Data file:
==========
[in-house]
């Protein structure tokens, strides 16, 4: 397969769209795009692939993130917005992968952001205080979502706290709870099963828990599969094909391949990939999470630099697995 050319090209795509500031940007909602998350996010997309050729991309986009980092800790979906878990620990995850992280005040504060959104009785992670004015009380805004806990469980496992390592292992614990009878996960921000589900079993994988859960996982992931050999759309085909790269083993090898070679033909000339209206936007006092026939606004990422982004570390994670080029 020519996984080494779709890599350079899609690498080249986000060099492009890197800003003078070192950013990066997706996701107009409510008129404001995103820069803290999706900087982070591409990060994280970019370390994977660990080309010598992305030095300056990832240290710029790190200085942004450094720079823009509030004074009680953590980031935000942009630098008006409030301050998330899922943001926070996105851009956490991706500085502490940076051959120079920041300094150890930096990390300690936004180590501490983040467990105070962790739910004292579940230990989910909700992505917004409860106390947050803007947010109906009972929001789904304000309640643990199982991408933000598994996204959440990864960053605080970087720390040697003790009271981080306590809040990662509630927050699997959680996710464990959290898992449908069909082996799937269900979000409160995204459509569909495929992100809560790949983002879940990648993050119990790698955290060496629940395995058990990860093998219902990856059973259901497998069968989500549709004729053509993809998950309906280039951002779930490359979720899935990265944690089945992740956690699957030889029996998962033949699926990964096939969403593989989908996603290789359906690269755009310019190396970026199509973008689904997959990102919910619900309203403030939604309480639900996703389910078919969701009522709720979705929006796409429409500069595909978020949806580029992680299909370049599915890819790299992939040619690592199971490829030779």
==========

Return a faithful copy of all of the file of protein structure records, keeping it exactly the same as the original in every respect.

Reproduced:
[in-house]
């Protein structure tokens, strides 16, 4: 397969769209795009692939993130917005992968952001205080979502706290709870099963828990599969094909391949990939999470630099697995 050319090209795509500031940007909602998350996010997309050729991309986009980092800790979906878990620990995850992280005040504060959104009785992670004015009380805004806990469980496992390592292992614990009878996960921000589900079993994988859960996982992931050999759309085909790269083993090898070679033909000339209206936007006092026939606004990422982004570390994670080029 020519996984080494779709890599350079899609690498080249986000060099492009890197800003003078070192950013990066997706996701107009409510008129404001995103820069803290999706900087982070591409990060994280970019370390994977660990080309010598992305030095300056990832240290710029790190200085942004450094720079823009509030004074009680953590980031935000942009630098008006409030301050998330899922943001926070996105851009956490991706500085502490940076051959120079920041300094150890930096990390300690936004180590501490983040467990105070962790739910004292579940230990989910909700992505917004409860106390947050803007947010109906009972929001789904304000309640643990199982991408933000598994996204959440990864960053605080970087720390040697003790009271981080306590809040990662509630927050699997959680996710464990959290898992449908069909082996799937269900979000409160995204459509569909495929992100809560790949983002879940990648993050119990790698955290060496629940395995058990990860093998219902990856059973259901497998069968989500549709004729053509993809998950309906280039951002779930490359979720899935990265944690089945992740956690699957030889029996998962033949699926990964096939969403593989989908996603290789359906690269755009310019190396970026199509973008689904997959990102919910619900309203403030939604309480639900996703389910078919969701009522709720979705929006796409429409500069595909978020949806580029992680299909370049599915890819790299992939040619690592199971490829030779």